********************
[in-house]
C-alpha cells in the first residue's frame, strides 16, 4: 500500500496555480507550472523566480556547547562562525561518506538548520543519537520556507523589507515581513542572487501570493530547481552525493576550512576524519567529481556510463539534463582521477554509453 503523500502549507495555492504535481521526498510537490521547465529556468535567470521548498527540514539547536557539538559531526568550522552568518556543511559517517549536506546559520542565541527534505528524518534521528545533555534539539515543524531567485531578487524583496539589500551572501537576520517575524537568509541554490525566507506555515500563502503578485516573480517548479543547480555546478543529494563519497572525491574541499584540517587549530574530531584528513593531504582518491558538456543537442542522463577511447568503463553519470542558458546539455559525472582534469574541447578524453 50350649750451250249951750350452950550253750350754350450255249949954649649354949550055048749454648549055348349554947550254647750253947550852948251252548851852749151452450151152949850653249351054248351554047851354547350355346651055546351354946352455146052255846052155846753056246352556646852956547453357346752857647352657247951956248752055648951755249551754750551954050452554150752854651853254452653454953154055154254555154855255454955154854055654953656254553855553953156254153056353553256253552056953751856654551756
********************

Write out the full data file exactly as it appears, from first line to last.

[in-house]
C-alpha cells in the first residue's frame, strides 16, 4: 500500500496555480507550472523566480556547547562562525561518506538548520543519537520556507523589507515581513542572487501570493530547481552525493576550512576524519567529481556510463539534463582521477554509453 503523500502549507495555492504535481521526498510537490521547465529556468535567470521548498527540514539547536557539538559531526568550522552568518556543511559517517549536506546559520542565541527534505528524518534521528545533555534539539515543524531567485531578487524583496539589500551572501537576520517575524537568509541554490525566507506555515500563502503578485516573480517548479543547480555546478543529494563519497572525491574541499584540517587549530574530531584528513593531504582518491558538456543537442542522463577511447568503463553519470542558458546539455559525472582534469574541447578524453 50350649750451250249951750350452950550253750350754350450255249949954649649354949550055048749454648549055348349554947550254647750253947550852948251252548851852749151452450151152949850653249351054248351554047851354547350355346651055546351354946352455146052255846052155846753056246352556646852956547453357346752857647352657247951956248752055648951755249551754750551954050452554150752854651853254452653454953154055154254555154855255454955154854055654953656254553855553953156254153056353553256253552056953751856654551756